Infectious Disease

Risk for cognitive decline associated with older COVID-19 survivors

March 16, 2022

2 min read

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An increased risk for cognitive decline was associated with adults aged 60 years and older, following severe cases of COVID-19, in Wuhan, China, experts reported in JAMA Neurology.

Yu-Hui Liu, MD, PhDof the Center for Clinical Neuroscience at Third Military Medical University in Chongqing, China, and colleagues recruited 3,233 COVID-19 survivors who were discharged from three COVID-19-designated hospitals from Feb. 10 through April 10, 2020.

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Researchers recruited participants’ uninfected spouses (n = 466) as the study’s control population and conducted cognitive interviews at baseline, 6 months and 12 months.

Cognitive statuses were rated using a questionnaire and the Chinese version of the Telephone Interview of Cognitive Status-40 (TICS-40), which included 10 variables and graded on a 40-point scale. A score of 20 or lower was indicative of mild cognitive impairment (MCI), while a score of 12 or lower was indicative of dementia.

The authors categorized study participants’ cognitive scores into four groups — stable cognition, early-onset cognitive decline, late-onset cognitive decline and progressive cognitive decline.

Following 6- and 12-month follow-up periods, a total of 1,438 COVID-19 survivors (747 female [51.95%]; median age, 69 years) and 438 spouses (222 male [50.68%]; median age, 67 years) were included in the study. Of the 1,438 COVID-19 cases, 260 were classified as severe.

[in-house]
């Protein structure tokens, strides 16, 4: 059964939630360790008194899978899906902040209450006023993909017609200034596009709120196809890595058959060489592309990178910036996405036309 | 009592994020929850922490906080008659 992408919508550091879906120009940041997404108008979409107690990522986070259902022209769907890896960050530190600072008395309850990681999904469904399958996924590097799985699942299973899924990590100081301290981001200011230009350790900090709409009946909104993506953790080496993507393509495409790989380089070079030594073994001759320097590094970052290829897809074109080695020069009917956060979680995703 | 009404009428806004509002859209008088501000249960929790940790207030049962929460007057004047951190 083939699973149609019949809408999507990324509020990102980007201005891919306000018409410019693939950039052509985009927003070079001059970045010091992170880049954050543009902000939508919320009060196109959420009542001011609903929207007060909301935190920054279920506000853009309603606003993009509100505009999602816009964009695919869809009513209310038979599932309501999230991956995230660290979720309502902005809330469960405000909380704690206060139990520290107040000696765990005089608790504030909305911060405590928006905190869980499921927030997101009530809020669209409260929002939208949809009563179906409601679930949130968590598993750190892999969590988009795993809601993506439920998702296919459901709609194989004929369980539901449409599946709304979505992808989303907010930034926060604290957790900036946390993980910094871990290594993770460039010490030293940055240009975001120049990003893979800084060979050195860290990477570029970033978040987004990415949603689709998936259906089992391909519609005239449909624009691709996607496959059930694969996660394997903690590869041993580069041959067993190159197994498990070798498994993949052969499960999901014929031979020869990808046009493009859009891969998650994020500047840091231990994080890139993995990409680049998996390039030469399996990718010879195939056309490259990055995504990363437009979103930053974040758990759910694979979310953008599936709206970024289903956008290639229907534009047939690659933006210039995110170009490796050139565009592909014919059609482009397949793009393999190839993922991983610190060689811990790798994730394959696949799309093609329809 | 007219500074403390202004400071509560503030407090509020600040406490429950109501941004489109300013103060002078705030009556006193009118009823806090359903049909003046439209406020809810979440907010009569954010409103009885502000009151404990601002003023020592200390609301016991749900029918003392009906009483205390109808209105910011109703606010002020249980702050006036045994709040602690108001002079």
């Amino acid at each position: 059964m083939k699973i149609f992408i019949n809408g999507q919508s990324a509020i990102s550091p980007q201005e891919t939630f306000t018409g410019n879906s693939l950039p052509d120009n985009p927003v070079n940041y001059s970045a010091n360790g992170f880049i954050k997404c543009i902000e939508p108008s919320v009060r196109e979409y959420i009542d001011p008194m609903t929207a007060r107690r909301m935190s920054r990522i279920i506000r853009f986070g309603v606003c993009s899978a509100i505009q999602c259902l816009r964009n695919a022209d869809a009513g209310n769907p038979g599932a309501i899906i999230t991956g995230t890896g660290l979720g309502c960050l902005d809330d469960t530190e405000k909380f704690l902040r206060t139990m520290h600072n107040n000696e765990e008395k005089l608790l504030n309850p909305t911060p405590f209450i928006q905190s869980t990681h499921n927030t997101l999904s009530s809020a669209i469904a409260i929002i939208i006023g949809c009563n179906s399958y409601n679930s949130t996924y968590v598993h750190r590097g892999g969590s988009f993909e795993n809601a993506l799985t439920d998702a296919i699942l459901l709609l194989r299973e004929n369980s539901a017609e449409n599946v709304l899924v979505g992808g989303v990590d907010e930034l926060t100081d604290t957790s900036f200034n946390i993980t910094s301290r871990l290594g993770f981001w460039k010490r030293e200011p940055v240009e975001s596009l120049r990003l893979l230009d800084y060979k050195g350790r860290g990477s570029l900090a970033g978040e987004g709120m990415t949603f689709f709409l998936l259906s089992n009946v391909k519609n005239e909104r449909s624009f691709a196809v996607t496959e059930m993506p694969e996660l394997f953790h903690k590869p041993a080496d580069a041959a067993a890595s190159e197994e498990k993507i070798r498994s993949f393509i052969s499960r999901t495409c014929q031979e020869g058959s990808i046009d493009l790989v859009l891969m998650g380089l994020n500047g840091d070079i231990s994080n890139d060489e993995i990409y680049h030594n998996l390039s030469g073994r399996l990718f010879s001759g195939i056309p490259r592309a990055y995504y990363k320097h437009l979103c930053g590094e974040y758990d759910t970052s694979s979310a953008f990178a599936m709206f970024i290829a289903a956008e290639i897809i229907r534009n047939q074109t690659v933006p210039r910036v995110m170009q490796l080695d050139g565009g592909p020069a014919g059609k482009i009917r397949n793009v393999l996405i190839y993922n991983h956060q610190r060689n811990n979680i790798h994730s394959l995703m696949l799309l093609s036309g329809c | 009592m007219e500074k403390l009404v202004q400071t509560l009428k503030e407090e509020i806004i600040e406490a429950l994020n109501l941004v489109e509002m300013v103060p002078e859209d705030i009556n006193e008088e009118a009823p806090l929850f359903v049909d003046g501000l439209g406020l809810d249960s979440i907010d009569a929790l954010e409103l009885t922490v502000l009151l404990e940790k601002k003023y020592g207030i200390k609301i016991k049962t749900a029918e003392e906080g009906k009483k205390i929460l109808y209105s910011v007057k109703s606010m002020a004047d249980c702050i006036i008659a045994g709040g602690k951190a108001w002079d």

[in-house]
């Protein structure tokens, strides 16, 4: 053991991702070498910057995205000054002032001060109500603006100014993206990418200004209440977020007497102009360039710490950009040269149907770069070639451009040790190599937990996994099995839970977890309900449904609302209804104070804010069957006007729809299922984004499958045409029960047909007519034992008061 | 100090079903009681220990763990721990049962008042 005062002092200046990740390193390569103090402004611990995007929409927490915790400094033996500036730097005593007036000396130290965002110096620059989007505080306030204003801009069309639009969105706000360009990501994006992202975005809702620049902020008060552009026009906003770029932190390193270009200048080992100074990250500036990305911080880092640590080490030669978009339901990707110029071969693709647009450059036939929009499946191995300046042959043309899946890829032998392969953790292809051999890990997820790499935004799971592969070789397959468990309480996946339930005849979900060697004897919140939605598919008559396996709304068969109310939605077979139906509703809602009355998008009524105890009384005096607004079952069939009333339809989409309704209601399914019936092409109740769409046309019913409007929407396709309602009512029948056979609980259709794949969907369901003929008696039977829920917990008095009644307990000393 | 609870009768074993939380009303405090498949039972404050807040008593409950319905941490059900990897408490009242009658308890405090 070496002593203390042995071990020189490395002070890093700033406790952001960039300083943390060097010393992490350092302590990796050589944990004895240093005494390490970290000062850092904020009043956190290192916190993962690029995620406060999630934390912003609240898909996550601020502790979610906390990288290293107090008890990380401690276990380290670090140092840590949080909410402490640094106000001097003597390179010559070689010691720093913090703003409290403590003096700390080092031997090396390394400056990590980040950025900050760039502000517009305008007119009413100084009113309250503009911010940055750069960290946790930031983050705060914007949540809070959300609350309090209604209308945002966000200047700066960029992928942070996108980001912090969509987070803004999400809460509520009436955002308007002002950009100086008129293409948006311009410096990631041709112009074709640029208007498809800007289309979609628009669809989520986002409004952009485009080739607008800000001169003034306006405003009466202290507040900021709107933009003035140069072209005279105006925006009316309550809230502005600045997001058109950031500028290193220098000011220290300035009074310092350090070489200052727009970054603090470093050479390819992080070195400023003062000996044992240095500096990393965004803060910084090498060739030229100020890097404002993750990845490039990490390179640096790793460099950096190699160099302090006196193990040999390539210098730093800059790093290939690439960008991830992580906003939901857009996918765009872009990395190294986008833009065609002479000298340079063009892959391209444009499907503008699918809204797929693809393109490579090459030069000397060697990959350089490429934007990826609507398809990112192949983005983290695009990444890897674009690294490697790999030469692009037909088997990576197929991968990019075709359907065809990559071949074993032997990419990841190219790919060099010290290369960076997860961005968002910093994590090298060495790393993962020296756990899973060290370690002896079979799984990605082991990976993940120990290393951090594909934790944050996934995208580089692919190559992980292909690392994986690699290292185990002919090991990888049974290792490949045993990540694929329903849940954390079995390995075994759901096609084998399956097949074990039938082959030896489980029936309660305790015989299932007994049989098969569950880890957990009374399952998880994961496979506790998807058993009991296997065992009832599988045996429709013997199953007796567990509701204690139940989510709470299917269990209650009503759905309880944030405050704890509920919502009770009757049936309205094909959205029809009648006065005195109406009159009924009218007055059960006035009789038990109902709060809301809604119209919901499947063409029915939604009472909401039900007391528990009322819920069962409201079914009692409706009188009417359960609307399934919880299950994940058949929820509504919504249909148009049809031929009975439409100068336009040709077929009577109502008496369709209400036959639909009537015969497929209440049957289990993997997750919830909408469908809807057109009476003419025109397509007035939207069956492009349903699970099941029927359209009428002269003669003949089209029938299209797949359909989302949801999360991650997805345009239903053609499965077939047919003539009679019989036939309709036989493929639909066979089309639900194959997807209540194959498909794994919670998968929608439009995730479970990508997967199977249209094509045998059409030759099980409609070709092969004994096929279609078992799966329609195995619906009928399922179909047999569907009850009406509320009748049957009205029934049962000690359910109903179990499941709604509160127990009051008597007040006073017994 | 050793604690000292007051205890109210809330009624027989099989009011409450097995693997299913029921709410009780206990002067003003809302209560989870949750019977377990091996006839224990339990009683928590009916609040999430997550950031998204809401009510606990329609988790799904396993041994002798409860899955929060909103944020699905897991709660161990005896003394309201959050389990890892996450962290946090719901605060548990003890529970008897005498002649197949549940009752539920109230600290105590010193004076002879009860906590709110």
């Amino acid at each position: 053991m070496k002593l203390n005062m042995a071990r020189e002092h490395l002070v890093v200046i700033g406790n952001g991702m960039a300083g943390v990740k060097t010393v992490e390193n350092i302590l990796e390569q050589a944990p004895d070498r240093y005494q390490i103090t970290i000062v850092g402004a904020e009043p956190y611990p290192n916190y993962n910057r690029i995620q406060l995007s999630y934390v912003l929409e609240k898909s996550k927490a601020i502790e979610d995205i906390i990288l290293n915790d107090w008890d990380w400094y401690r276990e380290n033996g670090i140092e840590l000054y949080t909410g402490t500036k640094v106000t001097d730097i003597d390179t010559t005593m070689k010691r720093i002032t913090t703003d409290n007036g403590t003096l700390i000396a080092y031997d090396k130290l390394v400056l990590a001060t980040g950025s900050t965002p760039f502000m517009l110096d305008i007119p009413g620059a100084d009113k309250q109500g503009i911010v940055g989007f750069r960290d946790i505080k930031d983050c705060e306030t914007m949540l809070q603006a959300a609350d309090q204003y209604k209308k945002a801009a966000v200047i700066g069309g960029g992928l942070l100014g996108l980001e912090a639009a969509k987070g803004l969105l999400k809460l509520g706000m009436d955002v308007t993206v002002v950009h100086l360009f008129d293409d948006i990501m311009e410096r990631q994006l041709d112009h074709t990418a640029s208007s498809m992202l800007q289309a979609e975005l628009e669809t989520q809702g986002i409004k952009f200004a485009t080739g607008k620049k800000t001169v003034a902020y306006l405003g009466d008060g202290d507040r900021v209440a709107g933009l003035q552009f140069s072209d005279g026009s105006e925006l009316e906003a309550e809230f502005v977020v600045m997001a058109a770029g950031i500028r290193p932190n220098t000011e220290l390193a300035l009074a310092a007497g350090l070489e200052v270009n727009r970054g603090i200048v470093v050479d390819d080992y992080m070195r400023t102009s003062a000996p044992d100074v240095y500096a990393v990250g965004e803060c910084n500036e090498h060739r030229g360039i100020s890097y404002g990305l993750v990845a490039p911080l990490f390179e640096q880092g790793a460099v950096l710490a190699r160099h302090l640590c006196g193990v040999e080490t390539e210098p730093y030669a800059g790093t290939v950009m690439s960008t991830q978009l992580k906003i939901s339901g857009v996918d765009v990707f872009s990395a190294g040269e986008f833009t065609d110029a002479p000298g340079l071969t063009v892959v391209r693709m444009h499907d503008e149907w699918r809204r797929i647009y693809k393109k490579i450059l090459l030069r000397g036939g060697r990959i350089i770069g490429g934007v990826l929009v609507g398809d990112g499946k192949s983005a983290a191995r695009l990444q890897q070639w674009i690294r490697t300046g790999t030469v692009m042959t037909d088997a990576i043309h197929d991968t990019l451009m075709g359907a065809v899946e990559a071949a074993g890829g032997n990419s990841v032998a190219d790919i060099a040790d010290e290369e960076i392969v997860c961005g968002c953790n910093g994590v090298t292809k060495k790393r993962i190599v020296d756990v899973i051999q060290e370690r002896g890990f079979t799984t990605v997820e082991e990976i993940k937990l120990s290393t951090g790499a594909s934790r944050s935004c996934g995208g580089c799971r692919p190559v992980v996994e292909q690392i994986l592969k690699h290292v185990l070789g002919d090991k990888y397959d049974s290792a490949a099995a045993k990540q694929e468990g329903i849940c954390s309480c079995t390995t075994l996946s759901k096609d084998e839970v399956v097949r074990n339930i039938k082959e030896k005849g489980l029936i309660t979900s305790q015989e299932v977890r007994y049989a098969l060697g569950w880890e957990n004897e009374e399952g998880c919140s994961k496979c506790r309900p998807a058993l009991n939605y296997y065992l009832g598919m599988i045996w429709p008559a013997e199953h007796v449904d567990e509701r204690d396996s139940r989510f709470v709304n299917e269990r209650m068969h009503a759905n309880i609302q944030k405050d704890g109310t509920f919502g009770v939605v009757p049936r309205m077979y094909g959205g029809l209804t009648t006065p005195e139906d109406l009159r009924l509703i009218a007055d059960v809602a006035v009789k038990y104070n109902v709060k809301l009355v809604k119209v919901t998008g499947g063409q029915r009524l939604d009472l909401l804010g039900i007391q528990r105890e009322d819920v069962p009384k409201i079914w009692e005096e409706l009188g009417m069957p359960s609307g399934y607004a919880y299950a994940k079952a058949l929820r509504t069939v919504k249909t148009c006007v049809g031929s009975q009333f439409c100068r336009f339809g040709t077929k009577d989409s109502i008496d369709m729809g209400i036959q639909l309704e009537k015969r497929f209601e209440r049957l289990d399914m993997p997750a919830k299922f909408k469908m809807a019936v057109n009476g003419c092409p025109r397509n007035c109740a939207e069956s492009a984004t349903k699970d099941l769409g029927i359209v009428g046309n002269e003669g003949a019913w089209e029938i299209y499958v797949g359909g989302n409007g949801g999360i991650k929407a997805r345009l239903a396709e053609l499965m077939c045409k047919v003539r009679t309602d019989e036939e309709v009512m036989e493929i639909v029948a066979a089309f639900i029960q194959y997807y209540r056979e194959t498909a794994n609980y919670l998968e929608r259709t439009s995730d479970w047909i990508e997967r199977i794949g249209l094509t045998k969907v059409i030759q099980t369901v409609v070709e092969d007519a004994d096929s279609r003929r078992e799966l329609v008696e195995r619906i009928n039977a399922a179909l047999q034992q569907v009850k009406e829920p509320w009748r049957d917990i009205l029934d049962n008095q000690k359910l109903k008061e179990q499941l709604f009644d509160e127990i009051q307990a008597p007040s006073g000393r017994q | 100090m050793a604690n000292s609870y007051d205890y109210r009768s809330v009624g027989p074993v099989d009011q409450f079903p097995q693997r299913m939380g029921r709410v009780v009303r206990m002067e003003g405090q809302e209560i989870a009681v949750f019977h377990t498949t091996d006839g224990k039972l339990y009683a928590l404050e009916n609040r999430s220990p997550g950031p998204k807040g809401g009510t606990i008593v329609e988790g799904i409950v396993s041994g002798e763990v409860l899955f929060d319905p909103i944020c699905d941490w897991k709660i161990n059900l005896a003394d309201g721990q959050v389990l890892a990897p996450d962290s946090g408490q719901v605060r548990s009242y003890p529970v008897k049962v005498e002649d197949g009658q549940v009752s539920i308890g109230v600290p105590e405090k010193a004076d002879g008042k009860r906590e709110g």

COVID-19 survivors had lower TICS-40 scores than control participants at the 6-month interval (median [interquartile range]29 [24-32] vs 30 [26-33]; P < .001) and at the 12-month interval (median [IQR]29 [24-32] vs 31 [26-33]; P < .001), following discharge.

After 6 months, those with severe COVID-19 had lower TICS-40 than those with non-severe cases (median [IQR]24 [18.25-29] vs 30 [26-33]; P < .001). Likewise, this was also seen after 12 months (median [IQR]22.5 [16-28] vs 30 [26-33]; P < .001).

Among those with severe COVID-19 cases, 26 (10%) had dementia and 69 (26.54%) had MCI, after 6 months. This increased to 39 (15%) for dementia at 12 months; MCI stayed the same. Survivors of non-severe COVID-19 and control patients had comparable frequencies of dementia and MCI at both 6- and 12-month intervals.

Severe COVID-19 (OR = 9.1; 95% CI, 5.61-14.75) was associated with a higher risk for cognitive impairment, 12 months post-discharge. Non-severe cases were not (OR = 1.1; 95% CI, 0.69-1.76).

“These findings suggest that COVID-19, especially severe COVID-19, may be associated with long-term cognitive impairment,” the authors wrote.

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